Improving Soil Health and Microbial Activity through Zone Tillage and Innovative Cover Cropping Strategies

Project Overview

Project Type: Graduate Student
Funds awarded in 2014: $9,995.00
Projected End Date: 12/31/2015
Grant Recipient: University of Minnesota
Region: North Central
State: Minnesota
Graduate Student:
Faculty Advisor:
Dr. Julie Grossman
University of Minnesota

Annual Reports


  • Vegetables: eggplant


  • Crop Production: conservation tillage
  • Education and Training: demonstration, workshop
  • Natural Resources/Environment: biodiversity, soil stabilization
  • Soil Management: green manures, nutrient mineralization, organic matter, soil analysis, soil microbiology, soil quality/health

    Proposal abstract:

    Organic growers face a challenging set of guidelines, both prohibiting them from using synthetic herbicides and encouraging them to utilize cover crops in order to maintain ground cover and meet crop nutrient needs.  The resulting intensive tillage that organic farmers often use to control weeds, incorporate cover crop residue, and prepare seedbeds is detrimental to soil structure and biology, as well as to the greater environment by accelerating nutrient losses and soil erosion to sensitive water bodies.  Adopting no-till practices has proven difficult for organic growers, and the long, cold winters in the Upper Midwest exacerbate these difficulties with periods of decreased soil microbial activity and delayed soil warming.  Zone tillage is an overlooked reduced tillage strategy where rows are tilled and interrows are maintained with ground cover, and may help address problems organic growers face with both weed suppression and crop nutrient needs.  The purpose of the proposed research is to evaluate both crop productivity and soil biological responses to different zone tillage methods in two organic vegetable production systems, one using a winter rye/hairy vetch winter annual cover crop and another with a biennial red clover living mulch, with the goal of reconciling organic systems with reduced tillage.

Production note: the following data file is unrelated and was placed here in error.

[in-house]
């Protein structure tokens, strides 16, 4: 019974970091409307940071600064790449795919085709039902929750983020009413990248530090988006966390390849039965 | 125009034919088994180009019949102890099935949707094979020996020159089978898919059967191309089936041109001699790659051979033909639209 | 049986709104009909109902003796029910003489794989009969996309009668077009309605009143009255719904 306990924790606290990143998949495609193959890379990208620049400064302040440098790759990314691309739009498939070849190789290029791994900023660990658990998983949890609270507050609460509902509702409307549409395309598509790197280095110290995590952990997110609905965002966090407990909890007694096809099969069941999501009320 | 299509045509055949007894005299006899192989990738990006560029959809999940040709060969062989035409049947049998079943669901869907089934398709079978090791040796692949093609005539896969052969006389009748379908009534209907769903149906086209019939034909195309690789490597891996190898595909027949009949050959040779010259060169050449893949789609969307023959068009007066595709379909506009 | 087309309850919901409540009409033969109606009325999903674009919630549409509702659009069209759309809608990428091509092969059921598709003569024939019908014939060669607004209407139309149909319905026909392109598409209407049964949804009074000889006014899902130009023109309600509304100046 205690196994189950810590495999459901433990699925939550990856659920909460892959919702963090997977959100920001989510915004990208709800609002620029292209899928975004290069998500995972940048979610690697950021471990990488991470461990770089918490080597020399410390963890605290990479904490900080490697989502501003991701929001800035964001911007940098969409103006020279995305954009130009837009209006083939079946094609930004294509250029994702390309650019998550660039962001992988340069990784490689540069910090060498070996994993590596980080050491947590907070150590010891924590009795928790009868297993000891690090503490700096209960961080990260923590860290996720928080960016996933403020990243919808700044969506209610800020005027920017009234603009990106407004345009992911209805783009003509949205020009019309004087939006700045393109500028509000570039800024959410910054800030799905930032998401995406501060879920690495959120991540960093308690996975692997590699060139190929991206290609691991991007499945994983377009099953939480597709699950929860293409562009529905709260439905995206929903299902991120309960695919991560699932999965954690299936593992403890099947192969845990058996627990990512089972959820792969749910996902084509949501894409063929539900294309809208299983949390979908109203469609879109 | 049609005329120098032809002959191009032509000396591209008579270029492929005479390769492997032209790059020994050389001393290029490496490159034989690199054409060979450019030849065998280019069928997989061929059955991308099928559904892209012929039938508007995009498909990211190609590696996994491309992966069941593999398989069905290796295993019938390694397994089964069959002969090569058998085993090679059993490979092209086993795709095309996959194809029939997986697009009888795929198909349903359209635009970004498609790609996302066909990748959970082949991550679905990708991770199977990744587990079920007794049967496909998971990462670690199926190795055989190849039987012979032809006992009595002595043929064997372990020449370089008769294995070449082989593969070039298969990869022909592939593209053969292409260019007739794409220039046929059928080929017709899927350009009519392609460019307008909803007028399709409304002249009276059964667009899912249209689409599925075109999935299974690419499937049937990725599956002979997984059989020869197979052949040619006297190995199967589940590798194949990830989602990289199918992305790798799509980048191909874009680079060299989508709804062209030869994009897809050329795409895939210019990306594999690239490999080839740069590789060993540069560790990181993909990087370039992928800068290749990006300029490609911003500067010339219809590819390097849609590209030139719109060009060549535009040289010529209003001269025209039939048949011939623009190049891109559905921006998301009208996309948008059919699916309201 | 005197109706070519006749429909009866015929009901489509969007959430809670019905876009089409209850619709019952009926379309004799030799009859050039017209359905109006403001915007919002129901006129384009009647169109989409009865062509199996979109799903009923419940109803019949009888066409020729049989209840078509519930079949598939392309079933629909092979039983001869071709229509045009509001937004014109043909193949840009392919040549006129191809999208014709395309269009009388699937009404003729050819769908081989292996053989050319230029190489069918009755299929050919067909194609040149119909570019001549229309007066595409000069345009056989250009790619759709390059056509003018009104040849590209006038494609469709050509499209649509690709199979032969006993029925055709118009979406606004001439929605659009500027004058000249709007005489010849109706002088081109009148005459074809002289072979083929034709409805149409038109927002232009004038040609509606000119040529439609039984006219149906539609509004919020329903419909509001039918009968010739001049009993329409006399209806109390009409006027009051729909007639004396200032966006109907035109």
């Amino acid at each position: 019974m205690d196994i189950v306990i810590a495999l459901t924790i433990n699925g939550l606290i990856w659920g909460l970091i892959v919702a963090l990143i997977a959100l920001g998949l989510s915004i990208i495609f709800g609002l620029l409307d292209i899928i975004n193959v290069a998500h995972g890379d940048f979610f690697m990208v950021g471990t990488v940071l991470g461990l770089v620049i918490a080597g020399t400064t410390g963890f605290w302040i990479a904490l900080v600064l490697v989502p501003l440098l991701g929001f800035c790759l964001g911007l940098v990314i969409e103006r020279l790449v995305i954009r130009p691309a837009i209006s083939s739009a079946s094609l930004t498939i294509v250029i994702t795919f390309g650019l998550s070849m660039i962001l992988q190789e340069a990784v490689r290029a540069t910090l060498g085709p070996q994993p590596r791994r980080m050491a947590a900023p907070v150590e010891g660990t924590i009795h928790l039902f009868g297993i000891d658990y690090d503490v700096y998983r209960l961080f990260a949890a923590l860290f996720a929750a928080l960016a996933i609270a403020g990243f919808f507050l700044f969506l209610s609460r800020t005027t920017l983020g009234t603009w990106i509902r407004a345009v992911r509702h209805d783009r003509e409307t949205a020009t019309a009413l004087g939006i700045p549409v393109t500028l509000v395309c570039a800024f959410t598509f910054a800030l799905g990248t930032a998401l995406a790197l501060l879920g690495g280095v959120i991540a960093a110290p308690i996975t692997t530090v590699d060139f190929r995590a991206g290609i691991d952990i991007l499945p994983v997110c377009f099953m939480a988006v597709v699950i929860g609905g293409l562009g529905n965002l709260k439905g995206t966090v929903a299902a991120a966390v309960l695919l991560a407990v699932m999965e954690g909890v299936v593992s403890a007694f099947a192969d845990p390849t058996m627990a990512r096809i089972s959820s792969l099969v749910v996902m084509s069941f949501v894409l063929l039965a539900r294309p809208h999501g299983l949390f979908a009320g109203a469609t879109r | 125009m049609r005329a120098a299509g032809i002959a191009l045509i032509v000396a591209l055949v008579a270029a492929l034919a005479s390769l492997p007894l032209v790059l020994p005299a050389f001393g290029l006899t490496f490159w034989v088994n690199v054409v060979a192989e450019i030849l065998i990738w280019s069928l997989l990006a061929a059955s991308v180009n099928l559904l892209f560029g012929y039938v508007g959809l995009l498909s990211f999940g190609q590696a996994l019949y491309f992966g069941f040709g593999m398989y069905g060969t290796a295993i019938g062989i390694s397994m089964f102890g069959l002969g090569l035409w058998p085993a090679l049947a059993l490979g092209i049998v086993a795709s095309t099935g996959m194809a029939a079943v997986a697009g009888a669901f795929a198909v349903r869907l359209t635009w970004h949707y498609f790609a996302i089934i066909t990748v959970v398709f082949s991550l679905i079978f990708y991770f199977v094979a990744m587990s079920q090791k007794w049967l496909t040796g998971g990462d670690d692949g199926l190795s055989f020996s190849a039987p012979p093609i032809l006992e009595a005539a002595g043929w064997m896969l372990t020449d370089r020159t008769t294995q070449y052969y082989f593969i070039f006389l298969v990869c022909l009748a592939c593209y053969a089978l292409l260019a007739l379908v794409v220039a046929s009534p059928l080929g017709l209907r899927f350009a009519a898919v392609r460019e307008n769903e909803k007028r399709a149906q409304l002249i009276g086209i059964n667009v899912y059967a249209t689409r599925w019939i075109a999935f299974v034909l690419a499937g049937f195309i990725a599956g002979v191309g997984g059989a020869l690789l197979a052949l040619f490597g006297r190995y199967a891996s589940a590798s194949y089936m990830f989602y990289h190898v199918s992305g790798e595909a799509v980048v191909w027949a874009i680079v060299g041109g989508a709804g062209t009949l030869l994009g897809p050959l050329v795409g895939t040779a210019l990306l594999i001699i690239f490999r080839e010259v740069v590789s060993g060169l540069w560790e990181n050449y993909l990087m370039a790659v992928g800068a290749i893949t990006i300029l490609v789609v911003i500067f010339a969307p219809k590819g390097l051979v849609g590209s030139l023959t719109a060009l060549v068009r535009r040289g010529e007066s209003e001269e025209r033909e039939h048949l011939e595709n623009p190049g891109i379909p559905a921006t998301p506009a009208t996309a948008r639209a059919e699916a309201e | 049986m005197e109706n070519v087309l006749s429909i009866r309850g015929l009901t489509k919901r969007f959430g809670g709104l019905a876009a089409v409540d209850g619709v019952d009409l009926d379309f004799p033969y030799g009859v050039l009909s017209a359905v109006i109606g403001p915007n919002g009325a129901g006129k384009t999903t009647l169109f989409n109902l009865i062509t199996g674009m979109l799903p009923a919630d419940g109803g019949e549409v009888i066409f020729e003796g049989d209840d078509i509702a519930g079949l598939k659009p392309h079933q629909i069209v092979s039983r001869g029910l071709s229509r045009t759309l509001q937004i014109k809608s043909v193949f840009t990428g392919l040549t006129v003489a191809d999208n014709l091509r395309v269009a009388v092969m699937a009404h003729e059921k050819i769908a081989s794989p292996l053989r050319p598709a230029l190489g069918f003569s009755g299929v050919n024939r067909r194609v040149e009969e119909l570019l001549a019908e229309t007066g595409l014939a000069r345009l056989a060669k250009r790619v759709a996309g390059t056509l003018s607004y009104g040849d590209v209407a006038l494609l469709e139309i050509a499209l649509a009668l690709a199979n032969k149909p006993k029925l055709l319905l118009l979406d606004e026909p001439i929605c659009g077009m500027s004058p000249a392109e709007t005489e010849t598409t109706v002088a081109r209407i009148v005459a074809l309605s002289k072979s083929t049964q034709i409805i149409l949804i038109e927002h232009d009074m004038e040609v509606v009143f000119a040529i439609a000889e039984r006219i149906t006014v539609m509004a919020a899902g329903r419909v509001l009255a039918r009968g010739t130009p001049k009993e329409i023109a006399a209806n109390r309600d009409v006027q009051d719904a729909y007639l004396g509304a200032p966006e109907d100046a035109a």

Project objectives from proposal:

    Our two learning outcomes and two action outcomes emphasize understanding how zone tillage impacts microbial and organic matter assays, and extend learned information to growers and students.  We will do this by measuring indicators of soil health, including microbial biomass, permanganate oxidizable carbon, particulate organic matter, and potentially mineralizable nitrogen.  An initial brief preliminary survey will be extended to farmers at the 2015 MOSES conference to evaluate attitudes toward zone tillage and perennial cover crops.  A demonstration day during the first growing season will allow at least 20 local farmers to observe and learn about these systems and provide feedback. Results will enable organic growers to maximize cover crop advantages as ground cover and fertility sources, as well as conserve soil structure, tighten the N cycle, and reducing environmental pollution from sediment and nutrient losses.  Environmental benefits from reduced tillage and extended cover cropping strategies will become apparent through improved soil and water quality and crop productivity in the long-term.

    Any opinions, findings, conclusions, or recommendations expressed in this publication are those of the author(s) and do not necessarily reflect the view of the U.S. Department of Agriculture or SARE.